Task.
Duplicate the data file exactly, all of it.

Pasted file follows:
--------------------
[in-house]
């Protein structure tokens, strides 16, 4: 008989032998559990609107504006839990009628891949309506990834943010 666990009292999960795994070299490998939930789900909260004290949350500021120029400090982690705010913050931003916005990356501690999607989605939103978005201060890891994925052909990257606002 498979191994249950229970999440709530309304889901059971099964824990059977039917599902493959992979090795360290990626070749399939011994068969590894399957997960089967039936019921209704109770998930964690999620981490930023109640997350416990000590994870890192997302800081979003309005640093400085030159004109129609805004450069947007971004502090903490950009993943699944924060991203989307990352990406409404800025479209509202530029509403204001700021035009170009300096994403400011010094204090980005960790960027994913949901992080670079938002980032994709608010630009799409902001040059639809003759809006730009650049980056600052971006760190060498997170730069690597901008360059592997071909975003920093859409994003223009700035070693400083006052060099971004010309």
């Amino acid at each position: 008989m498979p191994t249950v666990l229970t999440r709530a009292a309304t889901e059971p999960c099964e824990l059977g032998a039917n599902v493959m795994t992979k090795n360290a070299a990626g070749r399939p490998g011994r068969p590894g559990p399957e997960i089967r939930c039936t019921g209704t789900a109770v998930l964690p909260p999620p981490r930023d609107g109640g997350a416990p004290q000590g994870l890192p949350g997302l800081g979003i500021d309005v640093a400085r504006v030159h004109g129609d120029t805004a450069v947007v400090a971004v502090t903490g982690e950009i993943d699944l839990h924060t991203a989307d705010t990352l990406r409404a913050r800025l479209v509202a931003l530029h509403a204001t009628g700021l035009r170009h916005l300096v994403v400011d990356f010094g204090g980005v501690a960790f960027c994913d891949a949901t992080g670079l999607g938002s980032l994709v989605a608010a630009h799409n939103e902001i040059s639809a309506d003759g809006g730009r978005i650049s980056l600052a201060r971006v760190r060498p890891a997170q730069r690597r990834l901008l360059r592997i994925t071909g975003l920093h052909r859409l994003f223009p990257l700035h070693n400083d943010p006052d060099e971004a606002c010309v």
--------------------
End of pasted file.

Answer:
[in-house]
């Protein structure tokens, strides 16, 4: 008989032998559990609107504006839990009628891949309506990834943010 666990009292999960795994070299490998939930789900909260004290949350500021120029400090982690705010913050931003916005990356501690999607989605939103978005201060890891994925052909990257606002 498979191994249950229970999440709530309304889901059971099964824990059977039917599902493959992979090795360290990626070749399939011994068969590894399957997960089967039936019921209704109770998930964690999620981490930023109640997350416990000590994870890192997302800081979003309005640093400085030159004109129609805004450069947007971004502090903490950009993943699944924060991203989307990352990406409404800025479209509202530029509403204001700021035009170009300096994403400011010094204090980005960790960027994913949901992080670079938002980032994709608010630009799409902001040059639809003759809006730009650049980056600052971006760190060498997170730069690597901008360059592997071909975003920093859409994003223009700035070693400083006052060099971004010309």
């Amino acid at each position: 008989m498979p191994t249950v666990l229970t999440r709530a009292a309304t889901e059971p999960c099964e824990l059977g032998a039917n599902v493959m795994t992979k090795n360290a070299a990626g070749r399939p490998g011994r068969p590894g559990p399957e997960i089967r939930c039936t019921g209704t789900a109770v998930l964690p909260p999620p981490r930023d609107g109640g997350a416990p004290q000590g994870l890192p949350g997302l800081g979003i500021d309005v640093a400085r504006v030159h004109g129609d120029t805004a450069v947007v400090a971004v502090t903490g982690e950009i993943d699944l839990h924060t991203a989307d705010t990352l990406r409404a913050r800025l479209v509202a931003l530029h509403a204001t009628g700021l035009r170009h916005l300096v994403v400011d990356f010094g204090g980005v501690a960790f960027c994913d891949a949901t992080g670079l999607g938002s980032l994709v989605a608010a630009h799409n939103e902001i040059s639809a309506d003759g809006g730009r978005i650049s980056l600052a201060r971006v760190r060498p890891a997170q730069r690597r990834l901008l360059r592997i994925t071909g975003l920093h052909r859409l994003f223009p990257l700035h070693n400083d943010p006052d060099e971004a606002c010309v």